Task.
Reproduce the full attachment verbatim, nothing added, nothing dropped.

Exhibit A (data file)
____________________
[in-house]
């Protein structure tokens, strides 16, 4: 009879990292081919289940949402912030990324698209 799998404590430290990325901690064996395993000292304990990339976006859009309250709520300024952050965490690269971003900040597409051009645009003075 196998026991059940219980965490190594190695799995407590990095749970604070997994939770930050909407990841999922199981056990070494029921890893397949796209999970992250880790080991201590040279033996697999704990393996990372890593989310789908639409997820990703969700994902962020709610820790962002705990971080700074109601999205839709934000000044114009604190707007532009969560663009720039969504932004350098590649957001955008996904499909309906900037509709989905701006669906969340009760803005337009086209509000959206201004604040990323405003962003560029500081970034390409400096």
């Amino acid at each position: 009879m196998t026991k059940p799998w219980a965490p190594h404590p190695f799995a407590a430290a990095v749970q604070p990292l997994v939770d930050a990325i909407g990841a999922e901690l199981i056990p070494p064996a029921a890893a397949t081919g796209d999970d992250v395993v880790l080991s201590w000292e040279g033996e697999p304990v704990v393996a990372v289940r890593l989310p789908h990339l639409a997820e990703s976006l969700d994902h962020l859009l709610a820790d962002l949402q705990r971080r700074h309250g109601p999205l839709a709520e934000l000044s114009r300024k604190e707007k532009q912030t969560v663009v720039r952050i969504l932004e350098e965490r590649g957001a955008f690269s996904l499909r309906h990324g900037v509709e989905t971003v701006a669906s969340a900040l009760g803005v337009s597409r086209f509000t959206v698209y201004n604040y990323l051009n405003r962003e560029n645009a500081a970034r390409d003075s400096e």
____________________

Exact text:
[in-house]
């Protein structure tokens, strides 16, 4: 009879990292081919289940949402912030990324698209 799998404590430290990325901690064996395993000292304990990339976006859009309250709520300024952050965490690269971003900040597409051009645009003075 196998026991059940219980965490190594190695799995407590990095749970604070997994939770930050909407990841999922199981056990070494029921890893397949796209999970992250880790080991201590040279033996697999704990393996990372890593989310789908639409997820990703969700994902962020709610820790962002705990971080700074109601999205839709934000000044114009604190707007532009969560663009720039969504932004350098590649957001955008996904499909309906900037509709989905701006669906969340009760803005337009086209509000959206201004604040990323405003962003560029500081970034390409400096």
């Amino acid at each position: 009879m196998t026991k059940p799998w219980a965490p190594h404590p190695f799995a407590a430290a990095v749970q604070p990292l997994v939770d930050a990325i909407g990841a999922e901690l199981i056990p070494p064996a029921a890893a397949t081919g796209d999970d992250v395993v880790l080991s201590w000292e040279g033996e697999p304990v704990v393996a990372v289940r890593l989310p789908h990339l639409a997820e990703s976006l969700d994902h962020l859009l709610a820790d962002l949402q705990r971080r700074h309250g109601p999205l839709a709520e934000l000044s114009r300024k604190e707007k532009q912030t969560v663009v720039r952050i969504l932004e350098e965490r590649g957001a955008f690269s996904l499909r309906h990324g900037v509709e989905t971003v701006a669906s969340a900040l009760g803005v337009s597409r086209f509000t959206v698209y201004n604040y990323l051009n405003r962003e560029n645009a500081a970034r390409d003075s400096e």